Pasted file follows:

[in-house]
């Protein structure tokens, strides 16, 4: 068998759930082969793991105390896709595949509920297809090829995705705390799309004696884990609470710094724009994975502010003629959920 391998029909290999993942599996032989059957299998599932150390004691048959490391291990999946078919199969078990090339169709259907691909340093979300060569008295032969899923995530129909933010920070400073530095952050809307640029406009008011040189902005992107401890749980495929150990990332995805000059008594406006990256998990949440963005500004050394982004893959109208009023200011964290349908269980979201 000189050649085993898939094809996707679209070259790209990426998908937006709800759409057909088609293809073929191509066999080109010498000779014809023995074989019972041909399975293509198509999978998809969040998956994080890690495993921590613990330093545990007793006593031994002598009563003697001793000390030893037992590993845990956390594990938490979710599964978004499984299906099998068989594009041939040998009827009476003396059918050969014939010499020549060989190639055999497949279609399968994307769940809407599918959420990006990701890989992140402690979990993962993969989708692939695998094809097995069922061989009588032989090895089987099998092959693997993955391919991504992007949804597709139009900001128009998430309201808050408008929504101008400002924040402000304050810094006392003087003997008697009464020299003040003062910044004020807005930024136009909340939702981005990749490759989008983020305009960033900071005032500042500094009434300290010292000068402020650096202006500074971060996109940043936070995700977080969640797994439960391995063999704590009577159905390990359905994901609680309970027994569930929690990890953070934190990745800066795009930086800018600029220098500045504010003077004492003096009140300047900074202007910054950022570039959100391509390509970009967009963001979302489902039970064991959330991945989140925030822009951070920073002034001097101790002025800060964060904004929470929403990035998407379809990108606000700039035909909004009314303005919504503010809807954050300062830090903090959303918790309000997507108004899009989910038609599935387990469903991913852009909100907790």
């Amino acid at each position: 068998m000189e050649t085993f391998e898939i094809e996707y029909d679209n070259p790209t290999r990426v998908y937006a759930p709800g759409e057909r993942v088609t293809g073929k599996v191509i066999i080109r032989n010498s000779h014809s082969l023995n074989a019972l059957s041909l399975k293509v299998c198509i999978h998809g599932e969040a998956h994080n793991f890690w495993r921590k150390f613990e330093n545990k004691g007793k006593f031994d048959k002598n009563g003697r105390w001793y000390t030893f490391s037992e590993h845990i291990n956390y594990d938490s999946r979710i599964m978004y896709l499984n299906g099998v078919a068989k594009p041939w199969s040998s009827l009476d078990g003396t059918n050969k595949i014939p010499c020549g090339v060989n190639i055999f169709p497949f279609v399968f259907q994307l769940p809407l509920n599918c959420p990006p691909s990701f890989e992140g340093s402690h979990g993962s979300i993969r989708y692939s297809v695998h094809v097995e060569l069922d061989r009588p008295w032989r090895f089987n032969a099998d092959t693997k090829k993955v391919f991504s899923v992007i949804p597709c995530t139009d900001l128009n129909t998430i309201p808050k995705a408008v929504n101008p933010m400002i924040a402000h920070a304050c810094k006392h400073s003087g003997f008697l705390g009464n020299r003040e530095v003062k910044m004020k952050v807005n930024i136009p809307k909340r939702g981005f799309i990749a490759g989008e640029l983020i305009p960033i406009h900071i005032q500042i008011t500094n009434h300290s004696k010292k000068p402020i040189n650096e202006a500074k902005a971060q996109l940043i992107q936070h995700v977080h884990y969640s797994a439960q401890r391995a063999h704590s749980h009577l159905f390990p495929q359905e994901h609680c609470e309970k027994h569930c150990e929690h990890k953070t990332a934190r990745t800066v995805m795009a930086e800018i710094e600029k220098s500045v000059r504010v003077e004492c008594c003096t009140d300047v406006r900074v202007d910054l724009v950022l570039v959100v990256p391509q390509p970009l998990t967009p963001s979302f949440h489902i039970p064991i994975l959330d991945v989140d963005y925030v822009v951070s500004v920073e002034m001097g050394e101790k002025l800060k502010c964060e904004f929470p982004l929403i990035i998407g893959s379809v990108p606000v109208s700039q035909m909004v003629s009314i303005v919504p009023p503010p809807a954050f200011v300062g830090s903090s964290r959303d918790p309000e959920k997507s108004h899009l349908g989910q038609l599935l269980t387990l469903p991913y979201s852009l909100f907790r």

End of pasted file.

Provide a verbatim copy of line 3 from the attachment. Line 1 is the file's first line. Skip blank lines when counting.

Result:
């Amino acid at each position: 068998m000189e050649t085993f391998e898939i094809e996707y029909d679209n070259p790209t290999r990426v998908y937006a759930p709800g759409e057909r993942v088609t293809g073929k599996v191509i066999i080109r032989n010498s000779h014809s082969l023995n074989a019972l059957s041909l399975k293509v299998c198509i999978h998809g599932e969040a998956h994080n793991f890690w495993r921590k150390f613990e330093n545990k004691g007793k006593f031994d048959k002598n009563g003697r105390w001793y000390t030893f490391s037992e590993h845990i291990n956390y594990d938490s999946r979710i599964m978004y896709l499984n299906g099998v078919a068989k594009p041939w199969s040998s009827l009476d078990g003396t059918n050969k595949i014939p010499c020549g090339v060989n190639i055999f169709p497949f279609v399968f259907q994307l769940p809407l509920n599918c959420p990006p691909s990701f890989e992140g340093s402690h979990g993962s979300i993969r989708y692939s297809v695998h094809v097995e060569l069922d061989r009588p008295w032989r090895f089987n032969a099998d092959t693997k090829k993955v391919f991504s899923v992007i949804p597709c995530t139009d900001l128009n129909t998430i309201p808050k995705a408008v929504n101008p933010m400002i924040a402000h920070a304050c810094k006392h400073s003087g003997f008697l705390g009464n020299r003040e530095v003062k910044m004020k952050v807005n930024i136009p809307k909340r939702g981005f799309i990749a490759g989008e640029l983020i305009p960033i406009h900071i005032q500042i008011t500094n009434h300290s004696k010292k000068p402020i040189n650096e202006a500074k902005a971060q996109l940043i992107q936070h995700v977080h884990y969640s797994a439960q401890r391995a063999h704590s749980h009577l159905f390990p495929q359905e994901h609680c609470e309970k027994h569930c150990e929690h990890k953070t990332a934190r990745t800066v995805m795009a930086e800018i710094e600029k220098s500045v000059r504010v003077e004492c008594c003096t009140d300047v406006r900074v202007d910054l724009v950022l570039v959100v990256p391509q390509p970009l998990t967009p963001s979302f949440h489902i039970p064991i994975l959330d991945v989140d963005y925030v822009v951070s500004v920073e002034m001097g050394e101790k002025l800060k502010c964060e904004f929470p982004l929403i990035i998407g893959s379809v990108p606000v109208s700039q035909m909004v003629s009314i303005v919504p009023p503010p809807a954050f200011v300062g830090s903090s964290r959303d918790p309000e959920k997507s108004h899009l349908g989910q038609l599935l269980t387990l469903p991913y979201s852009l909100f907790r």